Intracranial Aneurysms (IA) can be treated with microsurgery or by endovascular treatments (EVT). EVT has taken an increasingly important part in IA management; the ability of neurosurgical teams to perform such surgery as well as the quality of their training is being questioned.
The decision-making process and patient selection for ruptured aneurysms treatment has evolved more as an art than as a science, which is a consequence of the collaborative efforts occurring between all subspecialties involved, the availability of both techniques on a 24–48-h window of treatment, the anatomical factors of the aneurysm neck and sac, as well as local expertise and morbidity factors involved with both options of treatment.
Management of these patients depends upon a number of factors including aneurysmal, patient, institutional, and operator factors. The ultimate goal of treating patients with IAs is complete and permanent occlusion of the aneurysm sac in order to eliminate future hemorrhagic risk, while preserving or restoring the patient’s neurological function. The most common treatment approaches include microsurgical clipping and endovascular coiling, and multiple studies have compared these two techniques. To date, three large prospective, randomized studies have been done: a study from Finland, International Subarachnoid Aneurysm Trial (ISAT), and the Barrow Ruptured Aneurysm Trial (BRAT). Despite differences in methodology, the results were similar: in patients undergoing coiling, although rates of rebleeding and retreatment are higher, the overall rate of poor outcomes at 12 months was significantly lower. As minimally invasive procedures and devices continue to be refined, endovascular strategies are likely to increase in popularity. However, as long-term outcome studies become available, it is increasingly apparent that they are complementary treatment strategies, with patient selection of critical importance 2).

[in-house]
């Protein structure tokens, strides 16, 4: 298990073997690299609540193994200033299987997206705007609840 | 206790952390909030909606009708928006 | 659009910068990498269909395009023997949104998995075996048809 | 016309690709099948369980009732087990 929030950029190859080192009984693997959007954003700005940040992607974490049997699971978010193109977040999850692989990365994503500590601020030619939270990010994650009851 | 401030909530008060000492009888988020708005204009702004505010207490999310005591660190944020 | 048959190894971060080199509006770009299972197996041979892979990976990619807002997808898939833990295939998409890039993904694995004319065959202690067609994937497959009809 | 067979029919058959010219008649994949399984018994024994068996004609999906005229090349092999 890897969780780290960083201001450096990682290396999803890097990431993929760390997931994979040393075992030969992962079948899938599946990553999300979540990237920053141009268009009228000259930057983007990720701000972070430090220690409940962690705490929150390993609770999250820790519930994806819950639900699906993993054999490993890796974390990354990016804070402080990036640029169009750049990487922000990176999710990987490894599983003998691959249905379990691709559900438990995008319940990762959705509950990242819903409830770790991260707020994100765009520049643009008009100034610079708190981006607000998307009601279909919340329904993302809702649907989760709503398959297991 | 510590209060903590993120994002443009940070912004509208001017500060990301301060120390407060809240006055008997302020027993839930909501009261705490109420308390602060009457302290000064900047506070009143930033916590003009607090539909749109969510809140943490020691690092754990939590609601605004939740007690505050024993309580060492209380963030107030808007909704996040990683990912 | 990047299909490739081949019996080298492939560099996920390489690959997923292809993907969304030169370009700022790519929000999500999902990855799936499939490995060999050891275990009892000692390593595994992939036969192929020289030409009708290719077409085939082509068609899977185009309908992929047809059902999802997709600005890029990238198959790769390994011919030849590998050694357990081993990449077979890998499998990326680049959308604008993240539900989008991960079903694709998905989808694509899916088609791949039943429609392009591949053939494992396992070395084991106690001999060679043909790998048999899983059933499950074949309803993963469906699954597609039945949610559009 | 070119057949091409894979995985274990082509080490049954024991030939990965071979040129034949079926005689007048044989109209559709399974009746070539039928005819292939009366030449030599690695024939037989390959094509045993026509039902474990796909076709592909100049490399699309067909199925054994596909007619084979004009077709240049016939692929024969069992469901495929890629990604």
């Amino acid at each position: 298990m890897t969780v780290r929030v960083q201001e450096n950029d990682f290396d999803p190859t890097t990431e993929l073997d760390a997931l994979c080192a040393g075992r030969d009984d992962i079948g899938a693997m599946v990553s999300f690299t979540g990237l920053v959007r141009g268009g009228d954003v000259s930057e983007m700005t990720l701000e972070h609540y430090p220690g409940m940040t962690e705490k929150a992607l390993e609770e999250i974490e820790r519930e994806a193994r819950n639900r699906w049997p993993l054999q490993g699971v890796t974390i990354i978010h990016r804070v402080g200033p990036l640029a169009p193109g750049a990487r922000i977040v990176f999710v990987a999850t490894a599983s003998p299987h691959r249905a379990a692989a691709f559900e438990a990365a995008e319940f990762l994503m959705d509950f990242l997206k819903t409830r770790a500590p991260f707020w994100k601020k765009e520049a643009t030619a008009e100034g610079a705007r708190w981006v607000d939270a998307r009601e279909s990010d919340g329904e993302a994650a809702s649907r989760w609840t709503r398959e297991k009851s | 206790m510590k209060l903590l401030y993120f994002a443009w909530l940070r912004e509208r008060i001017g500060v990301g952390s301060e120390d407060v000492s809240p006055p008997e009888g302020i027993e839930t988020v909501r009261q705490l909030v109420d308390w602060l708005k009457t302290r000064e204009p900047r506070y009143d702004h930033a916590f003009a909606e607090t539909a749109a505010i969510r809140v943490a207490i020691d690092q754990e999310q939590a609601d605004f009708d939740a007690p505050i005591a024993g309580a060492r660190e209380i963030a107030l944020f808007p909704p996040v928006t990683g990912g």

Although each of these trials was not methodologically flawless, the combined results from all three suggest that endovascular treatment of ruptured aneurysms suitable for this treatment strategy results in quicker recovery and better functional outcomes at one year at the expenses of lower rates of complete aneurysm obliteration frequently requiring retreatment 3).
The treatment of intracranial aneurysms is best performed at high volume centers that utilize a multidisciplinary, team-based approach 4).
In a trained team, the multidisciplinary approach appears to be a valuable strategy in the management of intracranial aneurysms, to achieve good functional outcomes 5).
Given the similar clinical results of both modalities, the patient should be advised on the necessity of repeated follow-ups and of possible technical failure and eventually repeated procedure which is more likely if an endovascular procedure is chosen 6).
Intracranial aneurysm embolization
Intracranial Aneurysm Flow Diversion
Intracranial Aneurysm treatment complications
European Stroke Organization Guidelines for the Management of Intracranial Aneurysms and Subarachnoid Haemorrhage – February 2013